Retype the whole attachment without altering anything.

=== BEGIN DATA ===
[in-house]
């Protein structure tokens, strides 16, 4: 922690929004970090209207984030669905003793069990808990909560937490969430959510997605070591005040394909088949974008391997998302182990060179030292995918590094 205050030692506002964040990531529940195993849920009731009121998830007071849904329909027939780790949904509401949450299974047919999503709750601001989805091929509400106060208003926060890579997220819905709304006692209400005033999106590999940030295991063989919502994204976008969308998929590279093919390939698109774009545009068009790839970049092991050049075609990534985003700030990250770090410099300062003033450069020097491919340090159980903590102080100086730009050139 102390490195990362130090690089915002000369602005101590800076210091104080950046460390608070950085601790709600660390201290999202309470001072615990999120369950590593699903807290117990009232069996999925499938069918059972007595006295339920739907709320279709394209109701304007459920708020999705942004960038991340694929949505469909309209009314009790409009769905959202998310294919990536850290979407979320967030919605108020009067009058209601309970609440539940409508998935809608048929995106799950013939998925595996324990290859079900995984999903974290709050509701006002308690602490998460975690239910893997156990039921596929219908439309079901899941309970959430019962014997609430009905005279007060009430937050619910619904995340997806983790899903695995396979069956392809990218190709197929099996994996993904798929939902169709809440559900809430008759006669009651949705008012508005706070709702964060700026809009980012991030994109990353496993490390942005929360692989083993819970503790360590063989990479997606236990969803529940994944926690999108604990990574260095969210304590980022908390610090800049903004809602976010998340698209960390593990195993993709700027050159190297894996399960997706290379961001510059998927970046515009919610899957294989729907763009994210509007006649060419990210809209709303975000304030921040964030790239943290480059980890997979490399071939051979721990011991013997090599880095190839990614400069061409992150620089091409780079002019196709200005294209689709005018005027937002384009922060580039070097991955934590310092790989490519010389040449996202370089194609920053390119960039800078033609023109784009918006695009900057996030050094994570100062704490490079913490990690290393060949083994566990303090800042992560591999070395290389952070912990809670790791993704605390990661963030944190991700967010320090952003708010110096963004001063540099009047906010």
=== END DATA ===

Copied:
[in-house]
């Protein structure tokens, strides 16, 4: 922690929004970090209207984030669905003793069990808990909560937490969430959510997605070591005040394909088949974008391997998302182990060179030292995918590094 205050030692506002964040990531529940195993849920009731009121998830007071849904329909027939780790949904509401949450299974047919999503709750601001989805091929509400106060208003926060890579997220819905709304006692209400005033999106590999940030295991063989919502994204976008969308998929590279093919390939698109774009545009068009790839970049092991050049075609990534985003700030990250770090410099300062003033450069020097491919340090159980903590102080100086730009050139 102390490195990362130090690089915002000369602005101590800076210091104080950046460390608070950085601790709600660390201290999202309470001072615990999120369950590593699903807290117990009232069996999925499938069918059972007595006295339920739907709320279709394209109701304007459920708020999705942004960038991340694929949505469909309209009314009790409009769905959202998310294919990536850290979407979320967030919605108020009067009058209601309970609440539940409508998935809608048929995106799950013939998925595996324990290859079900995984999903974290709050509701006002308690602490998460975690239910893997156990039921596929219908439309079901899941309970959430019962014997609430009905005279007060009430937050619910619904995340997806983790899903695995396979069956392809990218190709197929099996994996993904798929939902169709809440559900809430008759006669009651949705008012508005706070709702964060700026809009980012991030994109990353496993490390942005929360692989083993819970503790360590063989990479997606236990969803529940994944926690999108604990990574260095969210304590980022908390610090800049903004809602976010998340698209960390593990195993993709700027050159190297894996399960997706290379961001510059998927970046515009919610899957294989729907763009994210509007006649060419990210809209709303975000304030921040964030790239943290480059980890997979490399071939051979721990011991013997090599880095190839990614400069061409992150620089091409780079002019196709200005294209689709005018005027937002384009922060580039070097991955934590310092790989490519010389040449996202370089194609920053390119960039800078033609023109784009918006695009900057996030050094994570100062704490490079913490990690290393060949083994566990303090800042992560591999070395290389952070912990809670790791993704605390990661963030944190991700967010320090952003708010110096963004001063540099009047906010």